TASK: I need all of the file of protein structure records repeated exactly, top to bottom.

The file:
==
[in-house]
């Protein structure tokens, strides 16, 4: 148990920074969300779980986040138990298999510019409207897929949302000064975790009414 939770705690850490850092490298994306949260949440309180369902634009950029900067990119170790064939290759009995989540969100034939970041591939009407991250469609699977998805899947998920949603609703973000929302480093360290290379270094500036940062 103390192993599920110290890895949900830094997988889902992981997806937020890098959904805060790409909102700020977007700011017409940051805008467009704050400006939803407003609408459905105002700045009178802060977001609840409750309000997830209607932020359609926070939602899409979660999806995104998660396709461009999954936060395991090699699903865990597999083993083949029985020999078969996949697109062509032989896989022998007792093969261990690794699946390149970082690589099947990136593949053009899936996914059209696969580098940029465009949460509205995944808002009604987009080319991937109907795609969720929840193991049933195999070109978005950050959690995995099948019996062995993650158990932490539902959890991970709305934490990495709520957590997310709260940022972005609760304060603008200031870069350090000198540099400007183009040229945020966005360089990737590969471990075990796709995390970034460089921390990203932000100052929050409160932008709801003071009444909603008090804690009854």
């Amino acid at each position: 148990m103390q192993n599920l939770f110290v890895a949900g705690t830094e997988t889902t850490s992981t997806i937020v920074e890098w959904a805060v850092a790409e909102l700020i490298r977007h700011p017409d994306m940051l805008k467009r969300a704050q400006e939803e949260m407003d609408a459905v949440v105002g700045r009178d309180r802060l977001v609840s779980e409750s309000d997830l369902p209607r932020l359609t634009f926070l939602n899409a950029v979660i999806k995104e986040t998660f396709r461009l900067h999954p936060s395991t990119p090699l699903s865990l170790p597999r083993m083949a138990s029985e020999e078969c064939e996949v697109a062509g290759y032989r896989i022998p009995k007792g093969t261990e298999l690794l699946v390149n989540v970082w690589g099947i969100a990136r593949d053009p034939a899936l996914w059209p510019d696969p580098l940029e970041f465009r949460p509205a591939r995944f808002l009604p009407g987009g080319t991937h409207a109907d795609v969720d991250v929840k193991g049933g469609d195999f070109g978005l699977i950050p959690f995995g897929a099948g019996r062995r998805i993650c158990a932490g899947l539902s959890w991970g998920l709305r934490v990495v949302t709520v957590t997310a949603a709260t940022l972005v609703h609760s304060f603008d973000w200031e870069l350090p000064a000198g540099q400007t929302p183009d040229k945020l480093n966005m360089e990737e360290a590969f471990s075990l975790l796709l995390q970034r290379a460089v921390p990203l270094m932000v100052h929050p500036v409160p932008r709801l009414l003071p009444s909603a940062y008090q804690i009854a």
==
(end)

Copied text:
[in-house]
């Protein structure tokens, strides 16, 4: 148990920074969300779980986040138990298999510019409207897929949302000064975790009414 939770705690850490850092490298994306949260949440309180369902634009950029900067990119170790064939290759009995989540969100034939970041591939009407991250469609699977998805899947998920949603609703973000929302480093360290290379270094500036940062 103390192993599920110290890895949900830094997988889902992981997806937020890098959904805060790409909102700020977007700011017409940051805008467009704050400006939803407003609408459905105002700045009178802060977001609840409750309000997830209607932020359609926070939602899409979660999806995104998660396709461009999954936060395991090699699903865990597999083993083949029985020999078969996949697109062509032989896989022998007792093969261990690794699946390149970082690589099947990136593949053009899936996914059209696969580098940029465009949460509205995944808002009604987009080319991937109907795609969720929840193991049933195999070109978005950050959690995995099948019996062995993650158990932490539902959890991970709305934490990495709520957590997310709260940022972005609760304060603008200031870069350090000198540099400007183009040229945020966005360089990737590969471990075990796709995390970034460089921390990203932000100052929050409160932008709801003071009444909603008090804690009854």
């Amino acid at each position: 148990m103390q192993n599920l939770f110290v890895a949900g705690t830094e997988t889902t850490s992981t997806i937020v920074e890098w959904a805060v850092a790409e909102l700020i490298r977007h700011p017409d994306m940051l805008k467009r969300a704050q400006e939803e949260m407003d609408a459905v949440v105002g700045r009178d309180r802060l977001v609840s779980e409750s309000d997830l369902p209607r932020l359609t634009f926070l939602n899409a950029v979660i999806k995104e986040t998660f396709r461009l900067h999954p936060s395991t990119p090699l699903s865990l170790p597999r083993m083949a138990s029985e020999e078969c064939e996949v697109a062509g290759y032989r896989i022998p009995k007792g093969t261990e298999l690794l699946v390149n989540v970082w690589g099947i969100a990136r593949d053009p034939a899936l996914w059209p510019d696969p580098l940029e970041f465009r949460p509205a591939r995944f808002l009604p009407g987009g080319t991937h409207a109907d795609v969720d991250v929840k193991g049933g469609d195999f070109g978005l699977i950050p959690f995995g897929a099948g019996r062995r998805i993650c158990a932490g899947l539902s959890w991970g998920l709305r934490v990495v949302t709520v957590t997310a949603a709260t940022l972005v609703h609760s304060f603008d973000w200031e870069l350090p000064a000198g540099q400007t929302p183009d040229k945020l480093n966005m360089e990737e360290a590969f471990s075990l975790l796709l995390q970034r290379a460089v921390p990203l270094m932000v100052h929050p500036v409160p932008r709801l009414l003071p009444s909603a940062y008090q804690i009854a």